Sarah Lacy's upcoming book Once You're Lucky, Twice You're Good: The Rebirth of Silicon Valley and the Rise of Web 2.0 is destined to be the definitive work on this idea.
When her book hits the shelves in May, it's likely to make a lot of non-Silicon Valley types examine exactly how this technological shift impacts the world around them.
For those of us in PR, the shift has been happening for quite a while. Brian Solis fixed the term PR 2.0 in the lexicon when he began a blog of the same name in April of 2006, and Todd Defren has been monitoring the impact of the new web on the communications industry from his vantage point at Shift Communications for the past several years. Of course there are hundreds of other pundits and commentators as well - far too many to mention here.
The point is, they're all saying the same thing. More and more people have stopped simply receiving information and have begun to actively create it. More and more people now get their information from sources that didn't even exist 5 years ago.
My own information habits have changed drastically over the last few years. My morning hours are now spent absorbing information via blog readers, minute-by-minute updates from both industry leaders and personal friends via Twitter and Facebook, broadcast news delivered via TiVo, and radio news delivered via podcast. At no point do I interact with traditional media in any way. And the same is true for most of my peers.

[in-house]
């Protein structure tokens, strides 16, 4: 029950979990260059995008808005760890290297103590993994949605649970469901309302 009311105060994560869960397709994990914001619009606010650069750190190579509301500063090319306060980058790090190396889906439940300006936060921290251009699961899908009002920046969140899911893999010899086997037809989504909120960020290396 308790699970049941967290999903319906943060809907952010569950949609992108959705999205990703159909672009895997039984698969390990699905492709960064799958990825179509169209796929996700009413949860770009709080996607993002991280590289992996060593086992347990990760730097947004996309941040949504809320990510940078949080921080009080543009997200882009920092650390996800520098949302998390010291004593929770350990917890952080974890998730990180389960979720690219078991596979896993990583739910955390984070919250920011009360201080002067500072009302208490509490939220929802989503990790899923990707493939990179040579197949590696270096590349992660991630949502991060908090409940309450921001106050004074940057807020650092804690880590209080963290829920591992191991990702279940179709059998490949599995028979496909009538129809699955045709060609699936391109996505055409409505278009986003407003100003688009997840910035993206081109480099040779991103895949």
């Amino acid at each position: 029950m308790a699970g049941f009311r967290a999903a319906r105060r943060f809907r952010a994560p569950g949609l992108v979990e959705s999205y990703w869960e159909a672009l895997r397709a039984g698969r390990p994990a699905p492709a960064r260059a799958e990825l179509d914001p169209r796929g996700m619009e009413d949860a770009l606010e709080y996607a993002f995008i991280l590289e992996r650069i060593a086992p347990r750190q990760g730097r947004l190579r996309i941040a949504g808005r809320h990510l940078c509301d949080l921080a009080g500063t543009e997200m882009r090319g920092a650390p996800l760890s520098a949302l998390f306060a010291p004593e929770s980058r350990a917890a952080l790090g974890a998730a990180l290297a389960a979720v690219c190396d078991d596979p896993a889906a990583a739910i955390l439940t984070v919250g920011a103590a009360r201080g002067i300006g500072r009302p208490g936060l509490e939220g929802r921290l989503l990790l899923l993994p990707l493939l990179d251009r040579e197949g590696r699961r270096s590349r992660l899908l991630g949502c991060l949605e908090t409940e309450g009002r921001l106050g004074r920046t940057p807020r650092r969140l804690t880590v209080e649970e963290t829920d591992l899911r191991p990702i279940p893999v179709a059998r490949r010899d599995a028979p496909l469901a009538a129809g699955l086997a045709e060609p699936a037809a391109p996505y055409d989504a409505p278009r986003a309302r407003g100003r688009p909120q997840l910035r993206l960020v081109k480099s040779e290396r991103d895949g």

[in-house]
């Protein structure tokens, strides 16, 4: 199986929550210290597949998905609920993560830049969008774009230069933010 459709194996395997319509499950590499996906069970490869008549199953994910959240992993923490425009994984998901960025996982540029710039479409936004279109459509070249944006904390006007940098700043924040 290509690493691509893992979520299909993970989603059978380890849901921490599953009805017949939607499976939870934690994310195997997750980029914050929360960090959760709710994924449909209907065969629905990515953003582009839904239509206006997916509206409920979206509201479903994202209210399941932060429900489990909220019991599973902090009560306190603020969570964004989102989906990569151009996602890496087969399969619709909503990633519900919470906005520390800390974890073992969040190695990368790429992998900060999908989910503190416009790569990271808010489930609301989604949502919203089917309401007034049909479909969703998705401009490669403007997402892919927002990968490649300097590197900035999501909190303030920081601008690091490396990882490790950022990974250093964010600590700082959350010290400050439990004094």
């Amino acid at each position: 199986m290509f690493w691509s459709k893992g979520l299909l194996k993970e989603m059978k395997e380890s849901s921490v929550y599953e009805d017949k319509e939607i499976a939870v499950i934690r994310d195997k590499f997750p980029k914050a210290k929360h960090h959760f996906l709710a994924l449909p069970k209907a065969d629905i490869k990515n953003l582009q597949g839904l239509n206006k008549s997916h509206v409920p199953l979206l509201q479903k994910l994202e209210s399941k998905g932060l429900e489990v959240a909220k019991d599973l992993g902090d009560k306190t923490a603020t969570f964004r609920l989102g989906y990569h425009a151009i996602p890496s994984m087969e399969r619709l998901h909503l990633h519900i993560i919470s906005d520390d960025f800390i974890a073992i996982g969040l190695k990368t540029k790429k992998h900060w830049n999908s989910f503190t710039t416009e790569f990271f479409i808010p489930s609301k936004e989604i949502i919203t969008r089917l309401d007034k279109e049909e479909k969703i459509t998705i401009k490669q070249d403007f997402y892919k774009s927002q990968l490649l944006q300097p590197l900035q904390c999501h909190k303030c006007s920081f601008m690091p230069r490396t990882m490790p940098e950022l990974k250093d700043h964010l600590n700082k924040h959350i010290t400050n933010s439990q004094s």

For the PR industry, this poses a particular problem. Since we're in the business of feeding information into an existing distribution structure, what happens when the structure shifts? The answer: We must shift as well. And fast.
While it used to be sufficient to send a standard press release to a set of wire services - now both the release itself, as well as the distribution mechanism, are in flux.
- Social Media Releases - Not all content creators are journalists. Journalists are trained to tell stories. Bloggers, pundits and analysts are much more interested in tracking industry changes one fact at a time. Traditional press releases are designed to tell the whole story at once. Social media releases just list the facts, key quotes, and critical issues.
- Social Media Optimization (SMO) - Just as search engine optimization (SEO - which I posted about earlier this month) is a critical component of any web strategy, optimizing your publicity efforts so they can be easily spread by supporters using social media sites is now critical as well.